When people ask me whether I enjoy my job, my usual response is something along the lines of, “Some people do crossword puzzles, I write SATs” — the implication being that I view the test as a sort of amusing intellectual game. The other implication, of course, is that I don’t actually do crossword puzzles.

Or, well, didn’t.

A couple of weeks ago, while I was walking downtown with a friend, I got hungry and made him sit with me in Koreatown while I indulged a late-night craving for kimbap. In return, he proceeded to pull out the NYT crossword puzzle and insist that I help him with it. I groaned and told him for the thousandth time that I’m just not good at crossword puzzles (I write SATs, isn’t that enough?!), but he wouldn’t take no for an answer, and after I managed to figure out a couple of clues (“River’s movement?” Ebb and flow), I sort of had to admit that was having fun.

The following week, he offered to buy me dinner in exchange for helping him with the Sunday puzzle, and since I obviously wasn’t going to turn down the prospect of a free meal, I found myself once again hunched over the Times magazine. As we worked through the clues, I couldn’t help but be struck by the similarities between the crossword puzzle and the SAT.

On one hand, that wasn’t exactly a revelation. Crossword puzzles are about reasoning with language, sometimes understanding a given phrase in its usual meaning, sometimes understanding it in a completely different — and completely unforeseen — way. (My personal favorite? “An expert in locks.” Answer: wigmaker). What’s more, you never know which angle you’ll have to approach a clue from: you could tie yourself in knots trying to think way outside the box, only to have the answer be staring you right in the face all along.

The premise of all that wordplay is that language is flexible — it can twisted inside-out and batted around and used to suggest meanings that are entirely unexpected yet perfectly and incontrovertibly logical. And in order to do well, you have to become equally flexible in response.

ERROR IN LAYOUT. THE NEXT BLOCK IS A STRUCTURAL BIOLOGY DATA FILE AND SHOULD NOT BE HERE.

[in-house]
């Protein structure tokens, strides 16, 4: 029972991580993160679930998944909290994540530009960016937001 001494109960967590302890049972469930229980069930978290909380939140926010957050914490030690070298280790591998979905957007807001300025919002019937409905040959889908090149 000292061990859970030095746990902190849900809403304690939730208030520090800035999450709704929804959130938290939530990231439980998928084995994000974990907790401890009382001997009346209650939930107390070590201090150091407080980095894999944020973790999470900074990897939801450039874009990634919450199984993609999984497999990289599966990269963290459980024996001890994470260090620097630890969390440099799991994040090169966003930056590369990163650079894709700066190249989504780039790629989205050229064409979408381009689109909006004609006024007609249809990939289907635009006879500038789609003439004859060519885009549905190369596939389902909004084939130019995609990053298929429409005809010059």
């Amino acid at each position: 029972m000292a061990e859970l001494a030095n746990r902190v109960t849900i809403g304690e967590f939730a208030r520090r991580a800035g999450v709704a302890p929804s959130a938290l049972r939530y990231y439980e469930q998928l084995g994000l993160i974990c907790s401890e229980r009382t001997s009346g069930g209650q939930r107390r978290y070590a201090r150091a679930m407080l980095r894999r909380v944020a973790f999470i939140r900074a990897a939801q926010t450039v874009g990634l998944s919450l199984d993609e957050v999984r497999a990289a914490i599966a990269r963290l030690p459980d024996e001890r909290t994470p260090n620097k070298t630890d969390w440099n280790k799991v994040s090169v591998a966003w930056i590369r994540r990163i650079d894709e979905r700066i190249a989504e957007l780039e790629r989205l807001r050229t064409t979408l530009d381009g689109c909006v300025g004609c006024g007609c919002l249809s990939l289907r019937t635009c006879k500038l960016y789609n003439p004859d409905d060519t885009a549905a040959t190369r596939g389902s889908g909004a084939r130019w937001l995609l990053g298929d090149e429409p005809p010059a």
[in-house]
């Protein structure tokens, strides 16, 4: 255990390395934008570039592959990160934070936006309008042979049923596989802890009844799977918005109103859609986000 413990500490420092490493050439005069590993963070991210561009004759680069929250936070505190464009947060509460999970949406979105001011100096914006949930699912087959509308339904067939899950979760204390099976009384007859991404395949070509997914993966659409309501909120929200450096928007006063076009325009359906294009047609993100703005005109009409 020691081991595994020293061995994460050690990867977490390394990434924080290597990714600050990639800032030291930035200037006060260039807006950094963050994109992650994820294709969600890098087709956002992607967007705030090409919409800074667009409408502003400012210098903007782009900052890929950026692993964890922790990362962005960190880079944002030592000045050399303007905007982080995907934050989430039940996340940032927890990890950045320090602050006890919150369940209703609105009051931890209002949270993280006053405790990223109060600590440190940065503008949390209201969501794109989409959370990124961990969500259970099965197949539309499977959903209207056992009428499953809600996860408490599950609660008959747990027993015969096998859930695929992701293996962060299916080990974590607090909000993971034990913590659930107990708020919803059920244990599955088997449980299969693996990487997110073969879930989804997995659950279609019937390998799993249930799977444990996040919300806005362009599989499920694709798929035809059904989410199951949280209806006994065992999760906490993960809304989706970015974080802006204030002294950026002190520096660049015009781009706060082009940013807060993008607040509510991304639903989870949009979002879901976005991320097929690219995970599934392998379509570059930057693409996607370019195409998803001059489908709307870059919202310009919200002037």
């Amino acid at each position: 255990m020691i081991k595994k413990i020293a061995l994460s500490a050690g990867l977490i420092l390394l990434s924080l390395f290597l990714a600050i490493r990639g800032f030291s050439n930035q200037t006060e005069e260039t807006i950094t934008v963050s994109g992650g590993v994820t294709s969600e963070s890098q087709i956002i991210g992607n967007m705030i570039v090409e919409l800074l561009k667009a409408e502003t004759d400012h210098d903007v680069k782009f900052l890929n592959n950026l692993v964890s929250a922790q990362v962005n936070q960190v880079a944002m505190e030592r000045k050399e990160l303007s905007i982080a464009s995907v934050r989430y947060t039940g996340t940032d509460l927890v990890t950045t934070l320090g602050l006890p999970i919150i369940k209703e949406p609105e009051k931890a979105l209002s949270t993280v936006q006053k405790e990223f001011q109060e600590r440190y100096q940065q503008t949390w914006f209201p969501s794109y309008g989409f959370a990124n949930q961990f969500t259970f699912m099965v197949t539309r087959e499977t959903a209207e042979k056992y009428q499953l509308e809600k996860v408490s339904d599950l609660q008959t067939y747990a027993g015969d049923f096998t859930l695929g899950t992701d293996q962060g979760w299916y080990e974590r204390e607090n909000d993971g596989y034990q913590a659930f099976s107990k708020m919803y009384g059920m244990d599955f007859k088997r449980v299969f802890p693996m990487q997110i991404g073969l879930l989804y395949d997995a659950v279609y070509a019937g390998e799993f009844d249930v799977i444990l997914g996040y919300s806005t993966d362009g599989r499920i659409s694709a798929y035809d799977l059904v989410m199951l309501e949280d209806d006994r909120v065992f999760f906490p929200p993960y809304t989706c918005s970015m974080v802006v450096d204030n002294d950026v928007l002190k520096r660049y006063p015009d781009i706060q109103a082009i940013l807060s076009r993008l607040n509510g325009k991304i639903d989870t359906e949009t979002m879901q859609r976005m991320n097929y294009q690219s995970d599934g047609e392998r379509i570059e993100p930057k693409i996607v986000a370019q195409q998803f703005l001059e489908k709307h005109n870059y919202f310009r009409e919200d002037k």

Sound familiar?

I was reminded of the infamous Aunt Sylvie question, which I promptly pulled up and showed to my friend; he answered it in about five seconds with flawless reasoning, pointing out that he’d only been able to do so because he’d spent the previous two hours looking for double meanings!

Now, sitting down for half an hour and taking a stab at a puzzle isn’t exactly going to be a magic pill that boosts your Critical Reading score 100 points instantaneously. Those things are hard; it took my friend and I a couple of hours of reasonably steady work to do the Sunday puzzle, and we’re both adults with college degrees, not to mention professional SAT tutors. And neither of us could have finished the puzzle alone. If you do decide to try one, I highly suggest that you do it with a parent or another adult. And although you might figure out a few clues upfront without too much trouble, be prepared to get frustrated.

If you stick with it long enough, though, you might see your mindset start to shift. You’ll start to look for alternate possibilities faster and realize that you might end up having to think in the opposite direction from what you originally thought. There’s also a chance you’ll start to see the SAT like more of a game and less of an unfortunate fact of high school life.

Hey, it’s summer. You’ve got time.